This is further complicated by the fact that teams have to follow a 5-4-3 format in qualifications, meaning that of the five members of the team, only four can go up on each event in qualifications, with three of the four scores counting towards the team total. If you take a team of five strong all-arounders, not all will get the opportunity to actually compete all four events, essentially. Most teams take a mix of three all-arounders and two specialists, though you’ll sometimes see two all-arounders and three specialists, and in rare circumstances – like when a fifth team member is injured shortly before the meet – four all-arounders will go up with the fifth sitting out entirely.
How the teams are selected and the lineups in qualifications are determined by each country’s federation in the months leading up to the Games. For your reference, we have a full master team list of every team selected this year, including alternates and any changes that have come about. You can also check out our Olympic coverage guide for articles about each team’s selection, including analysis as to why certain decisions were made.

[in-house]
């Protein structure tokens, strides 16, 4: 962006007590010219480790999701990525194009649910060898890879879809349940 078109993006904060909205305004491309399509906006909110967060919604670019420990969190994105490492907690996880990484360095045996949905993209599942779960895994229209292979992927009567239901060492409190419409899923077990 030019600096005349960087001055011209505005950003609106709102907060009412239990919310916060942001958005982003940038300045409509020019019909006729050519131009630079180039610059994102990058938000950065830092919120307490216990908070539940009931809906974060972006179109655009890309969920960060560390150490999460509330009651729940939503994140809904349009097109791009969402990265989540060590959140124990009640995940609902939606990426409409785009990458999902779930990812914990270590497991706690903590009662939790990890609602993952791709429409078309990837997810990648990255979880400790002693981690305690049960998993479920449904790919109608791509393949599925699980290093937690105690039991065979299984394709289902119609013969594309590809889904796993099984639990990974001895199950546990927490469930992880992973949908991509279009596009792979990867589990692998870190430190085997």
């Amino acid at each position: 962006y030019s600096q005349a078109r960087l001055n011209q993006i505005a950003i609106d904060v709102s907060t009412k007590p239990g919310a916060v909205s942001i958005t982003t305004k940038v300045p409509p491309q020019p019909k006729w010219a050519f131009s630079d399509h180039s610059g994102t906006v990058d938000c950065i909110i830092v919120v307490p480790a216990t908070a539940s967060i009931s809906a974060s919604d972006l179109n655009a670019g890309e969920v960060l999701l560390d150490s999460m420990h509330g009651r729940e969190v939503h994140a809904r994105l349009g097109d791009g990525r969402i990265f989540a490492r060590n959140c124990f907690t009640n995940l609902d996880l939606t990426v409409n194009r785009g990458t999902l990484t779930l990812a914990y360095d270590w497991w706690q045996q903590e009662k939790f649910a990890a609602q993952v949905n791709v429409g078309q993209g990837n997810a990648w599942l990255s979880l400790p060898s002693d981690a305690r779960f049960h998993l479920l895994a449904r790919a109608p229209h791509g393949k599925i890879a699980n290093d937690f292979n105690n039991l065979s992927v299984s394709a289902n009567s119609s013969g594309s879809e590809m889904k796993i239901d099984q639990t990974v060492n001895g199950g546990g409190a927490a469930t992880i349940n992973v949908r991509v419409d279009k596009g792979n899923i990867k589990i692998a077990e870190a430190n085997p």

So now you know who will be in Rio, how they got there, and which events will get them medals at the Olympic Games. The final piece of our intro to the technical side of Olympic gymnastics is the scoring system. With a combination of D scores, E scores, penalties, and final scores, the scoring system sounds way more complicated than it actually is. In fact, it’s roughly 1702% easier to understand than the qualification process, which is literally bananas. Seriously, gold stars for those of you who stuck with me this far.
In the past, gymnastics scores were based on the “perfect 10” system. In this system, gymnasts had to meet certain requirements on each event, but assuming all requirements were met, the highest any of them could get was a 10, with every routine worth the same even if one gymnast did all of the most difficult skills and another did all of the easiest allowed. There was no way to separate “good” from “great,” and so if everyone hit, an easy routine could beat a more difficult one, which happened all the time.
The 2004 Olympic Games were kind of the last straw, with so many medal winners in Athens kind of huge question marks. For the women, this was especially true on floor, where the Chinese gymnast Cheng Fei had easily the best routine both in terms of difficulty and how she competed it. But in floor finals, Cheng made a tiny mistake and Catalina Ponor of Romania won the gold medal with a much easier routine while Cheng finished fourth. It’s been 12 years and gym fans still regularly go into a rage about this.